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# Hypothesis Testing

Hypothesis Testing: OneSample Tests

Hypothesis Testing
I believe the population mean age is 50 (hypothesis).

Population

Reject hypothesis! Not close.

?

? ? ? ? ? ?

Random sample

Mean ? ??X = 20

Five Step Model for Hypothesis Tests
Step 1: State null and alternate hypotheses

Step 2: Select a level of significance

Step 3: Identify the test statistic

Step 4: Formulate a decision rule

Step 5: Take a sample, arrive at a decision

Do not reject null

Reject null and accept alternate

Step One: The Null Hypothesis, H0
?
?

States the Assumption (numerical) to be tested
e.g. The grade point average of juniors is at least 3.0 (H0: ??? 3.0)

?

Begin with the assumption that the null hypothesis is TRUE.
(Similar to the notion of innocent until proven guilty)

?Always contains the ? = ? sign

?The Null Hypothesis may or may not be rejected.

The Alternative Hypothesis, H1
?

Is the opposite of the null hypothesis

e.g. The grade point average of juniors is less than 3.0 (H1: ? < 3.0)
? ?

Never contains the ?=? sign The Alternative Hypothesis may or may not be accepted

?

Sometimes it is easier to form the alternative hypothesis first.

State the null and alternate hypotheses for population mean H0: ? = μ0 H1: ? = μ0 H0: ? < μ0 H1: ? > μ0 H0: ? > μ0 H1: ? < μ0
3 hypotheses about means

Three possibilities regarding means

The null hypothesis always contains equality.

Step Two: Select a Level of Significance α

?

The probability of rejecting the null hypothesis when it is actually true; the level of risk in so doing. Designated a (alpha) ? Typical values are 0.01, 0.05, 0.10

?

Type I Error: Rejecting the null hypothesis when it is actually true (α). Type II Error: Accepting the null hypothesis when it is actually false (β).

Step Two: Select a Level of Significance.
Researcher Accepts Rejects Ho Ho

Null Hypothesis Ho is true

Correct decision Type II Error (b)

Type I error (a) Correct decision

Ho is false

Step Three: Select the test statistic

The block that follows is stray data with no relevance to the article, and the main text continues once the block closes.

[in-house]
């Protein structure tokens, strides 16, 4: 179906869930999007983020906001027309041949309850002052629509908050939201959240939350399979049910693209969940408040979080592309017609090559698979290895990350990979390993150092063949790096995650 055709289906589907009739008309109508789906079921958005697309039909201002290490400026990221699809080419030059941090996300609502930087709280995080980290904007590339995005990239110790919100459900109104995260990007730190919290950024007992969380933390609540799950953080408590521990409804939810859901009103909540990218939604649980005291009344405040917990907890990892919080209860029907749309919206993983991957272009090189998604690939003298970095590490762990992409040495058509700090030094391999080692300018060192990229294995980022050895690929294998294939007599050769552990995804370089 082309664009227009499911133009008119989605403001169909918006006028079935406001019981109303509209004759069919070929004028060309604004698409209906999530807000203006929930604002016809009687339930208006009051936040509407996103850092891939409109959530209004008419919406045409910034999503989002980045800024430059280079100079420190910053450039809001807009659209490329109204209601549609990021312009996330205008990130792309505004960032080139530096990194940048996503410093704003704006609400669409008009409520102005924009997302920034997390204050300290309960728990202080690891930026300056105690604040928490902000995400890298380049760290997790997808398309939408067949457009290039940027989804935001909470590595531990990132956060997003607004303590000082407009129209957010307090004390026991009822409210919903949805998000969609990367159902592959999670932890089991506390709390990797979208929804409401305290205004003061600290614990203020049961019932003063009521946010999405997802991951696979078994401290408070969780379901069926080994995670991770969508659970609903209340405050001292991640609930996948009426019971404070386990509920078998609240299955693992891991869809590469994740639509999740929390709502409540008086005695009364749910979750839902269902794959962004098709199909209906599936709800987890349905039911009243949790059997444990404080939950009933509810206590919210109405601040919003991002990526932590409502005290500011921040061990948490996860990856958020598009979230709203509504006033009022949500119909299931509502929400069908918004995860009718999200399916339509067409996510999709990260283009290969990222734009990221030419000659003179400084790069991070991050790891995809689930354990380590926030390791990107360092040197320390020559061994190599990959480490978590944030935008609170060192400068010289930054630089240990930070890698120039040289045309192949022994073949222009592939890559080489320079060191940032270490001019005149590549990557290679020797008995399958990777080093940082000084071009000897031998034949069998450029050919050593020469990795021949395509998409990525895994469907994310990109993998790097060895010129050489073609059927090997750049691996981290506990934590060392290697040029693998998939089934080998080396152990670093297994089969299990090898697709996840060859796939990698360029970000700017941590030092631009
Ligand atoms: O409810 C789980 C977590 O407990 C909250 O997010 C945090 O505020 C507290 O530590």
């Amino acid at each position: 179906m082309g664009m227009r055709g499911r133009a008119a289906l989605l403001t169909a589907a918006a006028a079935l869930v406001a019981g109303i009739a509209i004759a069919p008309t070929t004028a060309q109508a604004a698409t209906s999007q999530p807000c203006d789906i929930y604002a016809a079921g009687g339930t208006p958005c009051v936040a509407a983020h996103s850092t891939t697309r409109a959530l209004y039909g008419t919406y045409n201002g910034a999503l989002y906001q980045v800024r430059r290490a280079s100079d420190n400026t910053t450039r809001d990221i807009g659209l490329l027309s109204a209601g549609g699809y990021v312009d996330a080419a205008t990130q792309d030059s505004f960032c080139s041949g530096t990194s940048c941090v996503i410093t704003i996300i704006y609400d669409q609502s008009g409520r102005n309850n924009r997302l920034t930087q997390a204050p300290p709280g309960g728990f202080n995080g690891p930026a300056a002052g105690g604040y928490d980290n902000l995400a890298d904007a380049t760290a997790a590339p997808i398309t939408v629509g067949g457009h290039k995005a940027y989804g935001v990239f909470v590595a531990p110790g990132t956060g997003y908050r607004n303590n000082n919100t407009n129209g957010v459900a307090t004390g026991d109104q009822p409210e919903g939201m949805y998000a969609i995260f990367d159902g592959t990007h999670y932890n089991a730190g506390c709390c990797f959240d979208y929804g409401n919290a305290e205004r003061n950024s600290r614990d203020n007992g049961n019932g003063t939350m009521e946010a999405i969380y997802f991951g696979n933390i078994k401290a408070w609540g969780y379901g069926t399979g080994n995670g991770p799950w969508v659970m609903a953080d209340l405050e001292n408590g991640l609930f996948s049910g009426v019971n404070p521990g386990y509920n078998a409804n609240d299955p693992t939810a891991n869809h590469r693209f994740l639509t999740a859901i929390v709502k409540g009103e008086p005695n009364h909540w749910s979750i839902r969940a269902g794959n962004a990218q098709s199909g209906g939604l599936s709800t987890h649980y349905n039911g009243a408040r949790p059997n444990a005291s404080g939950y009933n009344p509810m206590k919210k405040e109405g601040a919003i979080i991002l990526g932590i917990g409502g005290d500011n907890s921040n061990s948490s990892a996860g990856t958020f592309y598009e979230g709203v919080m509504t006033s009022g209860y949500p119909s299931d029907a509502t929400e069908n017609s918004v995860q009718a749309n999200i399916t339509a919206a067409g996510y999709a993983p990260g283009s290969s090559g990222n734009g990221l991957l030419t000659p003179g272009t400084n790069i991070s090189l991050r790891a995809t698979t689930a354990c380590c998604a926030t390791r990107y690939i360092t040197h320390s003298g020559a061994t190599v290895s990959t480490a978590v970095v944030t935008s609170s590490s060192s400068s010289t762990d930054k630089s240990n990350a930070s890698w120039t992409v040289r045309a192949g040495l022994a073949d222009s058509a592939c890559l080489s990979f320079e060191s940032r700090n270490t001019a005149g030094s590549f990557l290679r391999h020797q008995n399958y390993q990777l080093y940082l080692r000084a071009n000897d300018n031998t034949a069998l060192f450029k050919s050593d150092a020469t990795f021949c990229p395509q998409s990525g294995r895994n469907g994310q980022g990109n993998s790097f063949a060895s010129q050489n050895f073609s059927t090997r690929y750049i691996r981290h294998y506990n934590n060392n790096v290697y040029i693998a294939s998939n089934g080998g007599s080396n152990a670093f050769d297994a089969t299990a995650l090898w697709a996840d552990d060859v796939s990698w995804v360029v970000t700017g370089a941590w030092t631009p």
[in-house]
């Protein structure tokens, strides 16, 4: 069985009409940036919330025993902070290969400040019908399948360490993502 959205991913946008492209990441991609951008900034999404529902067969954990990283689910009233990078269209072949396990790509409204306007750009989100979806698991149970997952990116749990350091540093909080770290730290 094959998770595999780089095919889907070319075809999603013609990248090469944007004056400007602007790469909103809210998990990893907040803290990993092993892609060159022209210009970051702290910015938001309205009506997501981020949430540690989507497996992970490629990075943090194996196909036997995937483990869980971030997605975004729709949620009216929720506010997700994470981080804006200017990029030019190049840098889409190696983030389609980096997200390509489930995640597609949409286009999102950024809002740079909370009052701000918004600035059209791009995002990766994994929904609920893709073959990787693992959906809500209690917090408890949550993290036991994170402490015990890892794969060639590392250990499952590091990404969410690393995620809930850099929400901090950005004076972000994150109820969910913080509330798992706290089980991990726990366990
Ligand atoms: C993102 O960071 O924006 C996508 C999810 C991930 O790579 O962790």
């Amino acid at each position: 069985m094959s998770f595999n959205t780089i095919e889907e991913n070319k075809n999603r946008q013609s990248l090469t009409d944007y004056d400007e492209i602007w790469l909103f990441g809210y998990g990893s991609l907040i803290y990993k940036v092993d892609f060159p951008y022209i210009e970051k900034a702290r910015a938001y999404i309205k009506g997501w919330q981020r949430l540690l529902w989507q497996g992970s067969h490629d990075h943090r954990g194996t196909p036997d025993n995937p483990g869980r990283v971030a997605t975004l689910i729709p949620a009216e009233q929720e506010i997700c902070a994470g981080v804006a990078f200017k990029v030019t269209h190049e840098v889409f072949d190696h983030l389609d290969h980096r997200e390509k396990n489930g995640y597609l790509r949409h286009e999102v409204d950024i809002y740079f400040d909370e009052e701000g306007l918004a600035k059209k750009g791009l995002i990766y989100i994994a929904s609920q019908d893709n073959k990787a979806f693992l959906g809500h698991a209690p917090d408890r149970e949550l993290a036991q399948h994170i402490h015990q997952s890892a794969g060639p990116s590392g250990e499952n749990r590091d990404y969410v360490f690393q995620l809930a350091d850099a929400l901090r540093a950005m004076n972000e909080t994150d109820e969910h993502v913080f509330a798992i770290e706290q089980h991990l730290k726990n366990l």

Test statistic: A value, determined from sample information, used to determine whether or not to reject the null hypothesis.

Examples: z, t, F, c2 z Distribution as a test statistic The z value is based
on the sampling distribution of X, which is normally distributed when the sample is reasonably large (recall Central Limit Theorem).

X ?? z? ?/ n

Step Four: Formulate the decision rule
Critical value: The dividing point between the region where the null hypothesis is rejected and the region where it is not rejected.

Sampling Distribution Of the Statistic z, a Right-Tailed Test (Alternative hypothesis: H1: μ > μ 0 ), 0 .05 Level of Significance

Do not reject [Probability =.95]

Region of rejection [Probability=.05]

0

1.65
Critical value

Decision Rule

Reject the null hypothesis and accept the alternate hypothesis if

Computed -z < Critical -z

or
Computed z > Critical z

Step Four: Formulate t

he decision rule (using p-value).
p-Value: The probability, assuming that the null hypothesis is
true, of the obtaining the sample results

Decision Rule

If the p-Value is larger than or equal to the significance level, a, H0 is not rejected. If the p-Value is smaller than the significance level, a, H0 is rejected.

Step Five: Make a decision

One-Tailed Tests of Significance
The alternate hypothesis, H1, states a direction (μ > μ0 or μ < μ0 )

Sampling Distribution

of the Statistic z, a Right-Tailed Test (Alternative hypothesis: H1: μ > μ0 ), 0.05 Level of Significance

Reject H0
Do not reject [Probability =.95]

Region of rejection [Probability=.05]

a??????
0

1.65
Critical value

Two-Tailed Test of Significance
No direction is specified in the alternate hypothesis H1. (μ ≠μ0 )
Regions of Rejection for a Two-Tailed Test, .05 Level of Significance
Region of rejection [Probability=.025]
Do not reject [Probability =.95]

Region of rejection [Probability=.025]

-1.96
Critical value

0

1.96
Critical value

Selection of the test statistic for population mean
? Testing for the population mean from a large sample with population standard deviation known
z ? X ?? ? / n